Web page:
Yamaha has filed yet another patent that shows yet again that they lean toward leaning trikes, this time with a hybrid powertrain.
The Japanese company already has a lean on leaning trikes with their TriCity scooter and Niken motorcycle. They have also filed several patents before for leaning three-wheelers.
They are not alone in pursuing trikes that lean with patents from Honda, Kawasaki and several other companies such as AKO.
Yamaha’s patent seems to be a stripped-down or lean version of the MW-Vision concept unveiled last year at the Tokyo Motorcycle Show.
There is a lot to be said for the concept of leaning trikes.
They improve front cornering grip and braking and, when it has a locking function at standstill, it means you don’t have to support the weight of the bike.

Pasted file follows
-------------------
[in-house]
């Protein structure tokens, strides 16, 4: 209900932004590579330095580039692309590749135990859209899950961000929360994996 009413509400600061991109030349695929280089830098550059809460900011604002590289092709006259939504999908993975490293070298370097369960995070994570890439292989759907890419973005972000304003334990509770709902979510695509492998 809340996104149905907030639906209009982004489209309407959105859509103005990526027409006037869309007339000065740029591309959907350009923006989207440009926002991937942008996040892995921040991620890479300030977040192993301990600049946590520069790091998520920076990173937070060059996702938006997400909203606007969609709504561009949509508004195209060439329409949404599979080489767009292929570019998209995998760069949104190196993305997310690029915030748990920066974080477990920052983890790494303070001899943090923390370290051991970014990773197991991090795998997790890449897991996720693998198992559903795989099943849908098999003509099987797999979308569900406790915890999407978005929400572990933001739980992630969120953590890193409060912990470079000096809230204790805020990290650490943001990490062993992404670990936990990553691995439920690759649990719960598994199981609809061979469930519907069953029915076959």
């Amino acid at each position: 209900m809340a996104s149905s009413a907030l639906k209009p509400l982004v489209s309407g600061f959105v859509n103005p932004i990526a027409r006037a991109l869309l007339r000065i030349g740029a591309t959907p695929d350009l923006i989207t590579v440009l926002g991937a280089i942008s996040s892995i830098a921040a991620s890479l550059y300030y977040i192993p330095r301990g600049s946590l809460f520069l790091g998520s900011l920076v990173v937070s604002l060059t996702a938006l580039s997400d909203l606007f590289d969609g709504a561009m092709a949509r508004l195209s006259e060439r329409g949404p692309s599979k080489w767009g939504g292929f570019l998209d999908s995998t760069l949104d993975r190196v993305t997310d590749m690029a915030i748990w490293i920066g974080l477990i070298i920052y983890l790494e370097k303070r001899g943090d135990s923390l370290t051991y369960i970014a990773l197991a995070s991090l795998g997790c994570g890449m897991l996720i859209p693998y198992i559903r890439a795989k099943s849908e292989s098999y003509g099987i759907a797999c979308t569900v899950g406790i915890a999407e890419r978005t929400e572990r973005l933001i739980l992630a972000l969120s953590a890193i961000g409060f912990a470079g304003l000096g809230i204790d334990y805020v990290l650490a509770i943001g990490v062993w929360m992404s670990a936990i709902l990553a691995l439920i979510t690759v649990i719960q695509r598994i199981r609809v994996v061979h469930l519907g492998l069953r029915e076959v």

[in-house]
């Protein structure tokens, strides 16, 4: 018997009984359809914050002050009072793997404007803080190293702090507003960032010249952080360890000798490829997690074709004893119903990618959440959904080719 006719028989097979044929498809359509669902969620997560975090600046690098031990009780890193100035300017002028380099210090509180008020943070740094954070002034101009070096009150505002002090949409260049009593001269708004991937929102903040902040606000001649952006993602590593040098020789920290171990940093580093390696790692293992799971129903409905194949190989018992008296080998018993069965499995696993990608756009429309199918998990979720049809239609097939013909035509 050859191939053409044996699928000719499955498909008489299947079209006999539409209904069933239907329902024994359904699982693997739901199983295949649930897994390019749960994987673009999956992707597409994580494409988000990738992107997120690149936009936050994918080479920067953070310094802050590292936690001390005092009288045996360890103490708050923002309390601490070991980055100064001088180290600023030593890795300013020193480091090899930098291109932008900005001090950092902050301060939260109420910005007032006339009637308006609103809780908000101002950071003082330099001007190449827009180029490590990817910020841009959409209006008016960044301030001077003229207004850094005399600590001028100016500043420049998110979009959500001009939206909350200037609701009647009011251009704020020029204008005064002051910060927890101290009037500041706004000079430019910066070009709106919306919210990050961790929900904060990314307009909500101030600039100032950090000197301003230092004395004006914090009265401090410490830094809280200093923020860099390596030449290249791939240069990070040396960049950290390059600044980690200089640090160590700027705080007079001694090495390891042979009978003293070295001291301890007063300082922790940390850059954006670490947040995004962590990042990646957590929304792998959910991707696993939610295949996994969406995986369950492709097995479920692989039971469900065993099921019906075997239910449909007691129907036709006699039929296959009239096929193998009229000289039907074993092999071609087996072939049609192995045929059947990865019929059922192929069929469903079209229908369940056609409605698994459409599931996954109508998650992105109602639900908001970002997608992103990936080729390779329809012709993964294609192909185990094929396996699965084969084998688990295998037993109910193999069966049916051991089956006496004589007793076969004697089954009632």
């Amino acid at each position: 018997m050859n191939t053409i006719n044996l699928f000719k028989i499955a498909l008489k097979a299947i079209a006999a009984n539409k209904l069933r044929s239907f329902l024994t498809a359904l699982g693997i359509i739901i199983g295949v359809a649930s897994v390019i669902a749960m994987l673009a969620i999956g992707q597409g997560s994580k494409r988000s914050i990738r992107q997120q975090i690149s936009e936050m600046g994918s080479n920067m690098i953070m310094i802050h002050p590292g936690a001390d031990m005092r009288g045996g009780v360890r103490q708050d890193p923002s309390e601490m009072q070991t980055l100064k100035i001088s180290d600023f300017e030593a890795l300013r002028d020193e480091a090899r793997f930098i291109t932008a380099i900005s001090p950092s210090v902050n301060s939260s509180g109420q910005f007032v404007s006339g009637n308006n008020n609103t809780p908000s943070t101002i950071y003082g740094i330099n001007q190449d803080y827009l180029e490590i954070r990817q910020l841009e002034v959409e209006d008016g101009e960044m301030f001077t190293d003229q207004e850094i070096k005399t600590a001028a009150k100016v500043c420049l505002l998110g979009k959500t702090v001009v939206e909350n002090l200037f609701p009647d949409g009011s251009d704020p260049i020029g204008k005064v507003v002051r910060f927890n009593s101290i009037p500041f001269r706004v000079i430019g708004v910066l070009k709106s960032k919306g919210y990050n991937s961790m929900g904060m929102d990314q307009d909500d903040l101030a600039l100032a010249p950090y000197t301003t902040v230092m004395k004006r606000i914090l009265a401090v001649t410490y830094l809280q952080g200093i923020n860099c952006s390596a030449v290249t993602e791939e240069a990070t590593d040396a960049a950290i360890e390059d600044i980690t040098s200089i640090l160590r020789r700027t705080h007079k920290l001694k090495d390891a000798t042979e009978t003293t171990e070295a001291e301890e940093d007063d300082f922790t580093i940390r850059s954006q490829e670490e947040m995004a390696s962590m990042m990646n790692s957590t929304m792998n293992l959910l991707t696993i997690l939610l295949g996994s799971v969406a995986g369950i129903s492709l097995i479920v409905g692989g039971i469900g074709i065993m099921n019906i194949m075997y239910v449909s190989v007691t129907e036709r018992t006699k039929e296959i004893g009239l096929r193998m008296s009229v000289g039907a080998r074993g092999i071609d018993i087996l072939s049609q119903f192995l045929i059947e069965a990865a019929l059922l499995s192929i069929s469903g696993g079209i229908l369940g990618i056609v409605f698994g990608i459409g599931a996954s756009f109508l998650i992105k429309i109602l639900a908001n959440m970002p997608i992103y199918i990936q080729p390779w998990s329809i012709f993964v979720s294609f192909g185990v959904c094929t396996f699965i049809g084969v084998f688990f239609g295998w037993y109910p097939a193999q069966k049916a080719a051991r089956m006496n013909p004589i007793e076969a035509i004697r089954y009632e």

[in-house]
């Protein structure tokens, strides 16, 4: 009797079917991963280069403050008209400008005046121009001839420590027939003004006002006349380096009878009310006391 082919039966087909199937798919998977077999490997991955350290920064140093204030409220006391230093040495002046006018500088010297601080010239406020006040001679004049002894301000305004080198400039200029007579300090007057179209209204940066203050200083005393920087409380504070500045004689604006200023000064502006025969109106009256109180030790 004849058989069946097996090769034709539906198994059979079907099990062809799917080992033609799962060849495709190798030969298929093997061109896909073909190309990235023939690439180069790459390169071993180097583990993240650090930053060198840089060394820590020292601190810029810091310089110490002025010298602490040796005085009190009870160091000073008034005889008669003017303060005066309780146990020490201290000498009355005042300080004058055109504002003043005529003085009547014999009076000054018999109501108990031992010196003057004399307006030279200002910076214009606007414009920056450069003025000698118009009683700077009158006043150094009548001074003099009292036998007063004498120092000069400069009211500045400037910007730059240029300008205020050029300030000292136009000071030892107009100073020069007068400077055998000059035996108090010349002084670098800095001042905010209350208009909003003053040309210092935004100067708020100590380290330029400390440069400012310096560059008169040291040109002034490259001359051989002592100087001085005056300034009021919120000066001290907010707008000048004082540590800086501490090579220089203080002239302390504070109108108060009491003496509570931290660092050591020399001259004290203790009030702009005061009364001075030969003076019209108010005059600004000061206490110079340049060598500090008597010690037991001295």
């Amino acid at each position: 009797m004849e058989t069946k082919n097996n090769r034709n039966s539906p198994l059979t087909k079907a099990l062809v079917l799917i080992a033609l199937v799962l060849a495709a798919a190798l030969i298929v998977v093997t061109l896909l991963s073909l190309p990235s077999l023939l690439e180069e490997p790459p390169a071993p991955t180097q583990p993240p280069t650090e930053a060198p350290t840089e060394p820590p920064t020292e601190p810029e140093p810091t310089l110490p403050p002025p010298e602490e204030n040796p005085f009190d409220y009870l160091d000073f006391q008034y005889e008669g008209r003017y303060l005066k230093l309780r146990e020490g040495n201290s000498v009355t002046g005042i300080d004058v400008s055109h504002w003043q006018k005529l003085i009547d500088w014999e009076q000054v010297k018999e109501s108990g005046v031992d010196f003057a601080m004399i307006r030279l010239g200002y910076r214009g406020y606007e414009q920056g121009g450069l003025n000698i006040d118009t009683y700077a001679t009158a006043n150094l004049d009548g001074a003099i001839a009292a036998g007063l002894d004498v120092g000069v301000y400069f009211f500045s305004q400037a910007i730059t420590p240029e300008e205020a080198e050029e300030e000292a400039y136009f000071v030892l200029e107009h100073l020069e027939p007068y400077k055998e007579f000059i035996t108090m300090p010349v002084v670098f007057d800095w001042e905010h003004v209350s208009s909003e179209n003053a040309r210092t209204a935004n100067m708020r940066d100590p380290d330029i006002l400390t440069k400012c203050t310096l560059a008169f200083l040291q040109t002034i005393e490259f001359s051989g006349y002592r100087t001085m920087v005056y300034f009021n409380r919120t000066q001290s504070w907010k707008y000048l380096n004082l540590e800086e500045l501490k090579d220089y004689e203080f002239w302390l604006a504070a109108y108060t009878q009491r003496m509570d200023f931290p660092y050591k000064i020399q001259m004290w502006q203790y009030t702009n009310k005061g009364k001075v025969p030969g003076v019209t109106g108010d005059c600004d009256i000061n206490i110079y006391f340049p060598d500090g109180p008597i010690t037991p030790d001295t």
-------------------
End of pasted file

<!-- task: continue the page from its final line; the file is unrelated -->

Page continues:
However, the disadvantages are extra weight and expense.
If those two disadvantages could be offset by making them more economical to run, then it would make them even more attractive to some riders, especially novices.
That could be attained by the use of a hybrid powertrain as suggested in this patent.
However, it’s not a hybrid like a Prius where a combination of an electric motor and internal-combustion engine drive the wheels.
It’s what’s called a series hybrid or range-extender hybrid where an ICE simply charges a battery which powers an electric motor that drives the wheels.
They aren’t the first to trial a series hybrid.
The cheap Chevrolet Volt and expensive Fisker Karma had similar arrangements.
However the Volt has been discontinued and Fisker has gone broke, so it seems to suggest it was not a popular concept.
And Kawasaki recently filed a patent in the Japanese Patent Office for a slightly different take on the range-extender hybrid with a supercharged two-stroke engine to charge the battery.
There are no details about the type of ICE Yamaha plans to use in their series hybrid, but the hybrid leaning trike does show that the industry is starting to think beyond purely electric motorcycles.